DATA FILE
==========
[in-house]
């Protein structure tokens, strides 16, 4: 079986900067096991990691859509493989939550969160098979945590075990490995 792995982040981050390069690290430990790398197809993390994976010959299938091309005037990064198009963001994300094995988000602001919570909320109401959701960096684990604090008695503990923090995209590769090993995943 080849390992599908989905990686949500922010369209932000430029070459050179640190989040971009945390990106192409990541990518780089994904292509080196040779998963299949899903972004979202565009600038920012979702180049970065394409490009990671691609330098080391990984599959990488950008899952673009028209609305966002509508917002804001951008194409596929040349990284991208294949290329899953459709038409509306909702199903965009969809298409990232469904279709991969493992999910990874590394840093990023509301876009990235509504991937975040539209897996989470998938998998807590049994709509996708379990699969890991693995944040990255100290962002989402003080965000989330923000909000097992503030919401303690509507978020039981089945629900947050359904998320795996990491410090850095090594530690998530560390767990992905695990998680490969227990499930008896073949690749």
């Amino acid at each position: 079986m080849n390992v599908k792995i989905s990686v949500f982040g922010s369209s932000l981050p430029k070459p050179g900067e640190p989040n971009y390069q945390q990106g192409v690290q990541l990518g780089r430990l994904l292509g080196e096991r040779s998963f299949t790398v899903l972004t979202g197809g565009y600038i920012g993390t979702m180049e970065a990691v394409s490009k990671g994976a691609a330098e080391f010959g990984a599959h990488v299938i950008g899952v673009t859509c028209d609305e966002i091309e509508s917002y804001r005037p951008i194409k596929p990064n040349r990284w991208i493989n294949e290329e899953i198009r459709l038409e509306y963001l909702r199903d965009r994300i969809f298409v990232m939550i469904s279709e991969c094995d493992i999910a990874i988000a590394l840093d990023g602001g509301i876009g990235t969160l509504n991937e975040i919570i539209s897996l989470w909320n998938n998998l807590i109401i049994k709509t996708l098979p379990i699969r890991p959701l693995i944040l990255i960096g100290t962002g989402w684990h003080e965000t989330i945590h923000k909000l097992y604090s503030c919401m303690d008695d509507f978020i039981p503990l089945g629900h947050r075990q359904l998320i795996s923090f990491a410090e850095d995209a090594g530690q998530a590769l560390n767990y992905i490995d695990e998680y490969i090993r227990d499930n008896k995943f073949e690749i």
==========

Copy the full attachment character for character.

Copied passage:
[in-house]
């Protein structure tokens, strides 16, 4: 079986900067096991990691859509493989939550969160098979945590075990490995 792995982040981050390069690290430990790398197809993390994976010959299938091309005037990064198009963001994300094995988000602001919570909320109401959701960096684990604090008695503990923090995209590769090993995943 080849390992599908989905990686949500922010369209932000430029070459050179640190989040971009945390990106192409990541990518780089994904292509080196040779998963299949899903972004979202565009600038920012979702180049970065394409490009990671691609330098080391990984599959990488950008899952673009028209609305966002509508917002804001951008194409596929040349990284991208294949290329899953459709038409509306909702199903965009969809298409990232469904279709991969493992999910990874590394840093990023509301876009990235509504991937975040539209897996989470998938998998807590049994709509996708379990699969890991693995944040990255100290962002989402003080965000989330923000909000097992503030919401303690509507978020039981089945629900947050359904998320795996990491410090850095090594530690998530560390767990992905695990998680490969227990499930008896073949690749």
């Amino acid at each position: 079986m080849n390992v599908k792995i989905s990686v949500f982040g922010s369209s932000l981050p430029k070459p050179g900067e640190p989040n971009y390069q945390q990106g192409v690290q990541l990518g780089r430990l994904l292509g080196e096991r040779s998963f299949t790398v899903l972004t979202g197809g565009y600038i920012g993390t979702m180049e970065a990691v394409s490009k990671g994976a691609a330098e080391f010959g990984a599959h990488v299938i950008g899952v673009t859509c028209d609305e966002i091309e509508s917002y804001r005037p951008i194409k596929p990064n040349r990284w991208i493989n294949e290329e899953i198009r459709l038409e509306y963001l909702r199903d965009r994300i969809f298409v990232m939550i469904s279709e991969c094995d493992i999910a990874i988000a590394l840093d990023g602001g509301i876009g990235t969160l509504n991937e975040i919570i539209s897996l989470w909320n998938n998998l807590i109401i049994k709509t996708l098979p379990i699969r890991p959701l693995i944040l990255i960096g100290t962002g989402w684990h003080e965000t989330i945590h923000k909000l097992y604090s503030c919401m303690d008695d509507f978020i039981p503990l089945g629900h947050r075990q359904l998320i795996s923090f990491a410090e850095d995209a090594g530690q998530a590769l560390n767990y992905i490995d695990e998680y490969i090993r227990d499930n008896k995943f073949e690749i």